Codon fingerprint and PR2 bias plots: the ratio of different kinds of codons can provide insights into whether deamination or oxidation contributes more to the pattern of codon usage in a specific organism via techniques such as the fingerprint plot and the PR2 bias plot (Sueoka (2002) has examples of both: see references contained therein to prior work). Chargaff's second parity rule (PR2) states that within each DNA strand, the frequency of A ≈ T and the frequency of G ≈ C (Rudner et al., 1969). In the fingerprint plot, circles representing different amino acids are plotted such that the location of each circle on the y-axis represents the frequency of A at position 3 in codons of that amino acid relative to the frequencies of A and T at that position A3/(A3+T3), while the position on the x-axis represents G3/(G3+C3). The radius of each circle is proportional to the relative frequency of that amino acid. PR2 bias plots show the extent of bias relative to P3.
Histograms: histograms can be constructed of CAI values, GC content at the third codon position (P3), gene length or peptide hydrophobicity, and can include a customizable Monte Carlo analysis to test whether observed differences between the properties of a selected subset of genes and the rest of the genome are statistically significant.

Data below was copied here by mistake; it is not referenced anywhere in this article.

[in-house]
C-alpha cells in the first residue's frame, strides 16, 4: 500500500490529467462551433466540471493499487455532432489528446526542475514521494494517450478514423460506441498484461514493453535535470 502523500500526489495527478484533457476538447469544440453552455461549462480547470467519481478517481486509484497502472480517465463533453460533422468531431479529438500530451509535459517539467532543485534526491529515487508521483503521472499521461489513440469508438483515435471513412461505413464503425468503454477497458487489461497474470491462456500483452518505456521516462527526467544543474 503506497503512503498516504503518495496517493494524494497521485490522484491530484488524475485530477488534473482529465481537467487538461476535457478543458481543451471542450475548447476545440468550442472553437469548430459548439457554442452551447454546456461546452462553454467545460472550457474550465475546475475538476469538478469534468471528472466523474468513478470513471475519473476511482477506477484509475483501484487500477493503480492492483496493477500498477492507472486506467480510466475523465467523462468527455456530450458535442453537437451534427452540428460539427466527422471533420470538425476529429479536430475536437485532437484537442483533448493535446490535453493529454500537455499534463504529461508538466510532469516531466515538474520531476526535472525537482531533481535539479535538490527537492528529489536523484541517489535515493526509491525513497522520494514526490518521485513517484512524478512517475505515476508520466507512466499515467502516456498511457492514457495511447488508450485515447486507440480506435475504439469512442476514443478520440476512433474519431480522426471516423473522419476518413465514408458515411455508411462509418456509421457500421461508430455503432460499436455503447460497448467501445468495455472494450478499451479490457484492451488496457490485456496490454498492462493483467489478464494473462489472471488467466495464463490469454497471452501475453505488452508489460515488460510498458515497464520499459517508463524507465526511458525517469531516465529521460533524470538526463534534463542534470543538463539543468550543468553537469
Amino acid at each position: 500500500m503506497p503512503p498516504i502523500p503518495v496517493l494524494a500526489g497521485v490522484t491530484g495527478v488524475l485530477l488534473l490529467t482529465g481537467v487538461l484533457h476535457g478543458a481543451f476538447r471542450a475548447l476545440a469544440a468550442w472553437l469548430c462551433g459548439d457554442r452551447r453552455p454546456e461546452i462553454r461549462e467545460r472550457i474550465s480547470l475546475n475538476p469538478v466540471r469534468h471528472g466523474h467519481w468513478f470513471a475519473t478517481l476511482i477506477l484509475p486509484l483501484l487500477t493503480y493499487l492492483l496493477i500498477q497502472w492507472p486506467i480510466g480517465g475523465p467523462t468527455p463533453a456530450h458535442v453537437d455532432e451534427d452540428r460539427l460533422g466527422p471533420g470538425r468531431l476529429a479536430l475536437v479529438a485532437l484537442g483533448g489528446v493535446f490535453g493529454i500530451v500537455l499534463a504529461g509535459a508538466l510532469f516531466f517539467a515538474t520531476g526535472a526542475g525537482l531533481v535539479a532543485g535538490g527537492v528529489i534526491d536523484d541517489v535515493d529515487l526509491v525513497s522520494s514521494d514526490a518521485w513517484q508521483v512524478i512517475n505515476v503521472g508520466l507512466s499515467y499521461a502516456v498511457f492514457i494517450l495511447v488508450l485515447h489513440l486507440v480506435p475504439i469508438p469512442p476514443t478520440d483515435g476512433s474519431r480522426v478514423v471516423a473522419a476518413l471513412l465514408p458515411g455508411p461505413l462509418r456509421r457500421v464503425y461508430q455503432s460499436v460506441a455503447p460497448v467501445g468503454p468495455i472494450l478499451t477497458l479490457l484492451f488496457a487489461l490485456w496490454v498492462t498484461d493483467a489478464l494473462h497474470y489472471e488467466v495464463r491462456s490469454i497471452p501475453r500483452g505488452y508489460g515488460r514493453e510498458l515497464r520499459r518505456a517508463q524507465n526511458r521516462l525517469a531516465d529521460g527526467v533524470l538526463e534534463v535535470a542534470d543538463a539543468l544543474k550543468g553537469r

Histograms of CAI values, and plots of CAI against GC content at the third codon position (P3), can provide insight into selection for translational efficiency or mutational effects on codon usage. Figure 1a and b shows how two different genomes, Mycoplasma genitalium (low-GC) and Streptomyces coelicolor (high-GC), differ in compositional evolution: genes that fit each genome's overall GC preference are more likely to be highly expressed with high CAI values. Figure 1c shows fingerprint plots from different GC ranges of the S.coelicolor genome: at lower (non-preferred) GC, codon usage is relatively unbiased, whereas at higher GC distinct preferences for specific codons are apparent.
CodonExplorer can also employ Monte Carlo techniques for testing the statistical significance of differences in codon usage or nucleotide sequence composition between putatively transferred sets of genes and the genome as a whole. Figure 1d shows unusually low CAI for the SPI-2 pathogenicity island in the genome of Salmonella enterica serovar Typhimurium LT 2, consistent with the hypothesis that this region underwent HGT.
By allowing users to rapidly perform a wide array of compositional analyses on customizable gene collections, CodonExplorer provides a powerful platform for investigating many phenomena.
We thank Justin Kuczynski and other members of the Knight lab for comments on drafts of the manuscript. James Michaelis and Brice Pelle contributed to interface design in the course CSCI4838. CodonExplorer is hosted on the W.M. Keck Foundation Bioinformatics Facility at CU Boulder.
Funding: NIH/CU Molecular Biophysics and Signaling & Cell Regulation Training Programs (T32GM065103 and T32GM08759, in part); NSF EAPSI fellowship (OISE0812861, in part); National Institutes of Health (P01DK078669, in part); CU URAP and HHMI/UROP scholarships (in part).
Conflict of Interest: none declared.